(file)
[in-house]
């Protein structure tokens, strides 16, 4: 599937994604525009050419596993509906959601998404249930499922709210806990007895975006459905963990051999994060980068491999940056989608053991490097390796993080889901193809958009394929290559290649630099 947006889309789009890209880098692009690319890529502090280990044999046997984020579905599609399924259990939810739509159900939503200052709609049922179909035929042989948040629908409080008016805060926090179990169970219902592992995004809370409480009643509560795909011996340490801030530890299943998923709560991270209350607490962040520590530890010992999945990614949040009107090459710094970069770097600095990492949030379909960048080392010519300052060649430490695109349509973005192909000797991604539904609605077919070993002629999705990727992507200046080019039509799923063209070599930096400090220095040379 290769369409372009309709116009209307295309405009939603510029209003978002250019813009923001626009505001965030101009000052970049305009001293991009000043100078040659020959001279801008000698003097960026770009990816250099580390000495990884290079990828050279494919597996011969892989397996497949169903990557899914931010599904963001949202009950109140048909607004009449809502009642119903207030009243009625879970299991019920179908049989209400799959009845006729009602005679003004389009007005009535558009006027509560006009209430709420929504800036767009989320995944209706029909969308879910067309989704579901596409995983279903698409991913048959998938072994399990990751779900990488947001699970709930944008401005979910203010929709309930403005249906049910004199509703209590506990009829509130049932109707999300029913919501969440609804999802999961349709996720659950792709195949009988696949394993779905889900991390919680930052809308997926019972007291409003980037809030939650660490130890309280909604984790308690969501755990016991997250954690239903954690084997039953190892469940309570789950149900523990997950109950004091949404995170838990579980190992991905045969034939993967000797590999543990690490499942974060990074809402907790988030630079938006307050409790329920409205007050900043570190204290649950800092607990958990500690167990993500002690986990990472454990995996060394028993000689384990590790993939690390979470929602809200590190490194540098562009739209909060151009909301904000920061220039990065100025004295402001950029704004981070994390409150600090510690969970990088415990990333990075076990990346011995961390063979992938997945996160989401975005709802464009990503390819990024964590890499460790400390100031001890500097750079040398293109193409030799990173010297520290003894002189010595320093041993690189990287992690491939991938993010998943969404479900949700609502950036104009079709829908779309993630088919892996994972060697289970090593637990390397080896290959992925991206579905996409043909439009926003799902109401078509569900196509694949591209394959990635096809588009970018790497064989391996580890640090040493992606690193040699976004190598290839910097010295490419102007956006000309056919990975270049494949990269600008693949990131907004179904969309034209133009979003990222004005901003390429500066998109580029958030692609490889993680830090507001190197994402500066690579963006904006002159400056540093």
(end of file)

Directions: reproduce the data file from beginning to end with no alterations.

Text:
[in-house]
């Protein structure tokens, strides 16, 4: 599937994604525009050419596993509906959601998404249930499922709210806990007895975006459905963990051999994060980068491999940056989608053991490097390796993080889901193809958009394929290559290649630099 947006889309789009890209880098692009690319890529502090280990044999046997984020579905599609399924259990939810739509159900939503200052709609049922179909035929042989948040629908409080008016805060926090179990169970219902592992995004809370409480009643509560795909011996340490801030530890299943998923709560991270209350607490962040520590530890010992999945990614949040009107090459710094970069770097600095990492949030379909960048080392010519300052060649430490695109349509973005192909000797991604539904609605077919070993002629999705990727992507200046080019039509799923063209070599930096400090220095040379 290769369409372009309709116009209307295309405009939603510029209003978002250019813009923001626009505001965030101009000052970049305009001293991009000043100078040659020959001279801008000698003097960026770009990816250099580390000495990884290079990828050279494919597996011969892989397996497949169903990557899914931010599904963001949202009950109140048909607004009449809502009642119903207030009243009625879970299991019920179908049989209400799959009845006729009602005679003004389009007005009535558009006027509560006009209430709420929504800036767009989320995944209706029909969308879910067309989704579901596409995983279903698409991913048959998938072994399990990751779900990488947001699970709930944008401005979910203010929709309930403005249906049910004199509703209590506990009829509130049932109707999300029913919501969440609804999802999961349709996720659950792709195949009988696949394993779905889900991390919680930052809308997926019972007291409003980037809030939650660490130890309280909604984790308690969501755990016991997250954690239903954690084997039953190892469940309570789950149900523990997950109950004091949404995170838990579980190992991905045969034939993967000797590999543990690490499942974060990074809402907790988030630079938006307050409790329920409205007050900043570190204290649950800092607990958990500690167990993500002690986990990472454990995996060394028993000689384990590790993939690390979470929602809200590190490194540098562009739209909060151009909301904000920061220039990065100025004295402001950029704004981070994390409150600090510690969970990088415990990333990075076990990346011995961390063979992938997945996160989401975005709802464009990503390819990024964590890499460790400390100031001890500097750079040398293109193409030799990173010297520290003894002189010595320093041993690189990287992690491939991938993010998943969404479900949700609502950036104009079709829908779309993630088919892996994972060697289970090593637990390397080896290959992925991206579905996409043909439009926003799902109401078509569900196509694949591209394959990635096809588009970018790497064989391996580890640090040493992606690193040699976004190598290839910097010295490419102007956006000309056919990975270049494949990269600008693949990131907004179904969309034209133009979003990222004005901003390429500066998109580029958030692609490889993680830090507001190197994402500066690579963006904006002159400056540093």